Baby Boomer Peace Hit the Road

Travel memories caught on camera

For most people, taking photos is as much a part of the trip as plane tickets, suitcases and postcards. We want to be able to bring home memories and relive our travels.

With the advent of digital photography, making memories has become so incredibly easy and inexpensive, but most of us fail to make prints. Our photos stay on our phones, computers, laptops and tablets. With all the sharing technology available, maybe we don’t need prints, but there is something special about paging through a photo album. Sure, compared to today’s high-resolution photos, the prints-of-old may look a bit grainy and fuzzy, but they are still dear to our hearts and can bring back the special moments of our journeys.

Here are a few photos of some of the people my husband and I have encountered during out travels in past years. All except one are prints in our albums, which we ceased to assemble in 2005 when we bought our first digital camera.

Traveling to the Republic of Ireland in 1995 was our first trip abroad. We had considered Germany, but opted to ease into overseas travel by visiting a country that spoke English – except that it often was difficult to understand the Irish brand of it, especially in the rural areas. This boatman was a kindly, smiling fellow whose English was nearly indecipherable, except that we did understand his claim of a bit part in the 1952 film “The Quiet Man,” The movie was filmed in this area (near Cong on the Mayo-Galway border) and won John Ford an Oscar for Best Director.  The boatman offered tourists rides on Lough (Lake) Corrib near Ashford Castle, a monumental medieval stone structure built in 1228.
[Photo by Jerry Ondash]In May 2008, we traveled to China and began our 12-day tour in Beijing. Our guide took us into an area where the government has not destroyed the old neighborhoods or hutongs. Their preservation serves mostly to bring tourists so they can see how the urban Chinese used to live before hundreds of high rises were built. Hutongs are characterized by small, single-story dwellings that open onto narrow alleys. Communal bathrooms (one for each block) still exist. We also walked through a lively, thriving market in the hutong district where we saw this grandfather and grandson. Urban Chinese families are generally limited to one child, and since both parents work, the child is often raised by grandparents. These only-children often are treated like royalty – fed well and carried around by grandparents long after the children have learned to walk. According to our guide, this is causing an obesity problem in China’s youngest population. [Photo by Jerry Ondash]My husband, sister, brother-in-law and I were touring Rome and Tuscany in September 2001. We flew to Milan just a few days after 9/11 in a nearly empty 767. We didn’t cancel our trip, reasoning that the skies were probably safer than ever because everyone was on high alert. The flight attendants opened several bottles of champagne and shared them with us.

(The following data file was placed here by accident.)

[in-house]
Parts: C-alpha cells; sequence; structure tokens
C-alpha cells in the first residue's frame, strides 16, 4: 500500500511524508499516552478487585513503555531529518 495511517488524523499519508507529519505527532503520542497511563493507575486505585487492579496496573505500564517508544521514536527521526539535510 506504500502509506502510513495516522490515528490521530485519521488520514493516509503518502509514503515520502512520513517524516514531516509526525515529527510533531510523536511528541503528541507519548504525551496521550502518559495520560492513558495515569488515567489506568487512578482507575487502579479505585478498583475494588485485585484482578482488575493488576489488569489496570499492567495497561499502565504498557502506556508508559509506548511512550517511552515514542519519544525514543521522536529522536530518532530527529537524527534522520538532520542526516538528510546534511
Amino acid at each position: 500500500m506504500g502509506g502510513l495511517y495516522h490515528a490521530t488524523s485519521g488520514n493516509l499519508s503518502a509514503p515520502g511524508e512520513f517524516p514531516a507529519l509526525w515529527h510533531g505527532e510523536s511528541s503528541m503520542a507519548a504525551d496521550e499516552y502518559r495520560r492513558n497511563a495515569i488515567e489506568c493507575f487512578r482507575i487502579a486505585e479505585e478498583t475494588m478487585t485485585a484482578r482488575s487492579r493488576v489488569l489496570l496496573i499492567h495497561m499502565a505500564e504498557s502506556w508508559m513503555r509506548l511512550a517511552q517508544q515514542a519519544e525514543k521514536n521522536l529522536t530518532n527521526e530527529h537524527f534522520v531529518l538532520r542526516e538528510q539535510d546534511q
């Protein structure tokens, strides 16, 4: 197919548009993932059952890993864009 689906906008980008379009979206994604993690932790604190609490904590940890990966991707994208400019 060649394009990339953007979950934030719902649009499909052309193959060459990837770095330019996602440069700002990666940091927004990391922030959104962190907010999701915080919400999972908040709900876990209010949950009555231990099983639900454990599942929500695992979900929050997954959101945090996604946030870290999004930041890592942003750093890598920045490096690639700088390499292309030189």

One afternoon, after touring the catacombs outside Rome, we were strolling through a neighborhood and came upon this knife sharpener. He rode his scooter through the nearby villages with his “workshop” strapped to the back – a compact, efficient operation for sure. Although the day was hot, he didn’t remove his sweater, maintaining a dignity and formality about his work. [Photo by E’Louise Ondash]On that same September 2001 trip, we just happened to be in Rome on the Sunday that Pope John Paul II was canonizing a half-dozen people (declaring them saints) from as many countries. We learned of the event the night before when we questioned a man who was setting up thousands of folding chairs in St. Peter’s Square. We figured tickets for the next-day’s event were long gone, but took a chance and wandered back to the square the next morning. Surprisingly, an usher showed us to some seats, so we pretended we belonged. Within the next hour, the chairs began to fill with thousands, including hundreds of nuns from the saints-to-be’s countries of origin. The atmosphere began to resemble a giant sporting event as nuns of all types filed in wearing color-coordinated baseball caps and carrying matching flags and banners proclaiming the name of their saints. I caught this nun as she entered the square. [Photo by E’Louise Ondash]I photographed this colorful and jolly Portuguese street vendor – she grinned and laughed at every potential customer – in October 2002 in the beach town of Nazare. She and many other women who were dressed similarly stood next to their carts loaded with several varieties of roasted nuts in the section of the town built on the top of a cliff. It can be reached only by riding a funicular. Visitors come to Nazare to see the splendid baroque Church of Nossa Senhora da Nazare that houses the statue of Our Lady of Nazare, purported to perform  miracles.  [Photo by E’Louise Ondash]Our family traveled to Slovakia in May 2002 after researching my husband’s family tree and found many cousins still in the country. His maternal and paternal grandparents had emigrated from eastern Slovakia to the United States in the early 1900s but left behind many relatives. My husband took this photo of the  eight cousins as they gathered in a window to say goodbye to us. Their parents had hosted a luncheon in their modest home (no indoor plumbing) on their small farm. They had laid out quite a feast but only the father and oldest daughter ate with us. The rest of the women served us, and the children in this photo had lined up against the wall to watch us eat and converse. I guess they considered the strange relatives from America entertaining. [Photo by Jerry Ondash]  In 2002, we spent about two weeks in Turkey with a group of 11, starting in Istanbul and making a circle eastward. Our guide was one of the best ever. He never ran dry when it came to spewing information on the country’s history and culture, and took us to several small towns and markets in between the major attractions. We found this line-up of older women at a town market somewhere in Eastern Turkey.  [Photo by E’Louise Ondash]